What Are Better Ways to Cope With Boredom?

Boredom is a natural state or emotion that’s part of the spectrum of things we feel as humans, and we all experience boredom in different forms and at different times.

However, feeling bored without alcohol isn’t actually a bad thing. And the sickness and tiredness you feel after the initial high of alcohol consumption wears off is neither fun nor interesting. So drinking because you’re bored isn’t doing much for you in the long run. Instead, you should find ways to cope with your boredom that keep you productively occupied and are more fulfilling.

Here are some things you can do to cope with boredom:

  • Listen to music. Music can make the most monotonous and boring chores of your day a little more fun. Make a playlist of your favorite tunes and blast them out when you feel bored.
  • Have jam breaks. Who said you need a club setting or alcohol to bust a move? Jamming out to your favorite songs should be a part of every day and will help you release any pent-up energy or stress.
  • Take a class. If you find your day boringly unproductive or unfulfilling, squeeze in a class doing something fun. This can be a dance class, a boxing class, a class about the stock market or even a pottery class. Basically, the idea is to dedicate time to learning about things you find exciting, which don’t have to be related to your career.
  • Solve a puzzle. Taking on mentally stimulating activities like jigsaw puzzles can be a good distraction while also being stress-busting and fun. This can even be an activity you do with friends and family.
  • Binge-watch a new show. Contrary to popular belief, there’s no harm in the occasional binge-watch. If you find yourself unusually bored, watching a good show or reading an exciting book series can be a good way to fill your time and provide some much-needed perspective, inspiration and entertainment. Coping with boredom doesn’t mean you have to fill your time with productive tasks; doing fun leisure activities can recharge you just the same.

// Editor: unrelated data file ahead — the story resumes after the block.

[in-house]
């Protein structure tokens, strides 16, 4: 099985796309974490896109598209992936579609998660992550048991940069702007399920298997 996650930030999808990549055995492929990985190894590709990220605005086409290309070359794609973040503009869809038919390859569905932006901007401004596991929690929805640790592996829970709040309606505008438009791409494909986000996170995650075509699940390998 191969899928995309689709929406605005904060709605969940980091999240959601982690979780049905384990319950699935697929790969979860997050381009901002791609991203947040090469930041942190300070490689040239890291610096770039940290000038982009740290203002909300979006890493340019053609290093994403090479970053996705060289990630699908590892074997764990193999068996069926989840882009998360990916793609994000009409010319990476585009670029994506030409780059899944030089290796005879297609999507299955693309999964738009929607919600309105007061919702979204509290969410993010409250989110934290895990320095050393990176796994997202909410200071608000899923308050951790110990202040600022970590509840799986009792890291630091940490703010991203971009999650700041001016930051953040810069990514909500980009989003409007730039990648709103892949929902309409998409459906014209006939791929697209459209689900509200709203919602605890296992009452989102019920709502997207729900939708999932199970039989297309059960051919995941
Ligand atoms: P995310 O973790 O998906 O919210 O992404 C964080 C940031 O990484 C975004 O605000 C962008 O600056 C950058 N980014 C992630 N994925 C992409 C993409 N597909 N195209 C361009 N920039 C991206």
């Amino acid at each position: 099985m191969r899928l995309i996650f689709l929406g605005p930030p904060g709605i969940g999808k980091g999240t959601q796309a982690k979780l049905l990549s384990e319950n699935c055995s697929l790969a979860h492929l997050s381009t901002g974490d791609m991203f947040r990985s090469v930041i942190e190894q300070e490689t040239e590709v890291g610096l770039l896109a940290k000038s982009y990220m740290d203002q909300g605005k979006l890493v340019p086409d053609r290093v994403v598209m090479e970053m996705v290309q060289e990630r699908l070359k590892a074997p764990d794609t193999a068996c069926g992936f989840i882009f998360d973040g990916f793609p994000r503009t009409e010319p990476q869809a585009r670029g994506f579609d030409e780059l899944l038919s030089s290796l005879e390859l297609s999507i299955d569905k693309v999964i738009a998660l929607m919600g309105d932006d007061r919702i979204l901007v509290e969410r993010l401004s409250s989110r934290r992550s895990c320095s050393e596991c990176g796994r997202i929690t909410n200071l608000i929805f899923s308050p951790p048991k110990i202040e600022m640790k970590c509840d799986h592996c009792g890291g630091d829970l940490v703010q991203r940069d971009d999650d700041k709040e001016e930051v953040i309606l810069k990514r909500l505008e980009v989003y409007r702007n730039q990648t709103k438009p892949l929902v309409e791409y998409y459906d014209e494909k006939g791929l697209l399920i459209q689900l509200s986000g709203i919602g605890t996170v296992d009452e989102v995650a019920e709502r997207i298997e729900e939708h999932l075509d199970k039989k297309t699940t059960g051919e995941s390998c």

• Spend time with loved ones. Sharing quality time with your best friends or family can be a good break from the monotony of your daily routine and a great way to let off steam.
  • Do something new.  When daily life gets boring, do something new and change up your surroundings to break out of your rut. This could be anything from finding a new workspace to picking up a new hobby or taking a short vacation.
  • Make a vision board. Get realigned and focused by breaking up larger goals into doable action items. There’s no thrill like accomplishing the things you want to. 

If You Need Help

Ignoring the harmful effects of alcohol consumption and regularly indulging can have short-term and long-term effects on your health. If you find yourself reaching for a drink whenever you’re bored or looking to kill time, you should stop and take measures to correct these tendencies early before they become problematic.

If you’re having trouble making this change alone, Sunlight Recovery offers programs like individual therapy, group therapy and medical detox to help you with drug and alcohol treatment. All treatments are conducted by licensed therapists. If you’re ready for a consultation, contact us now.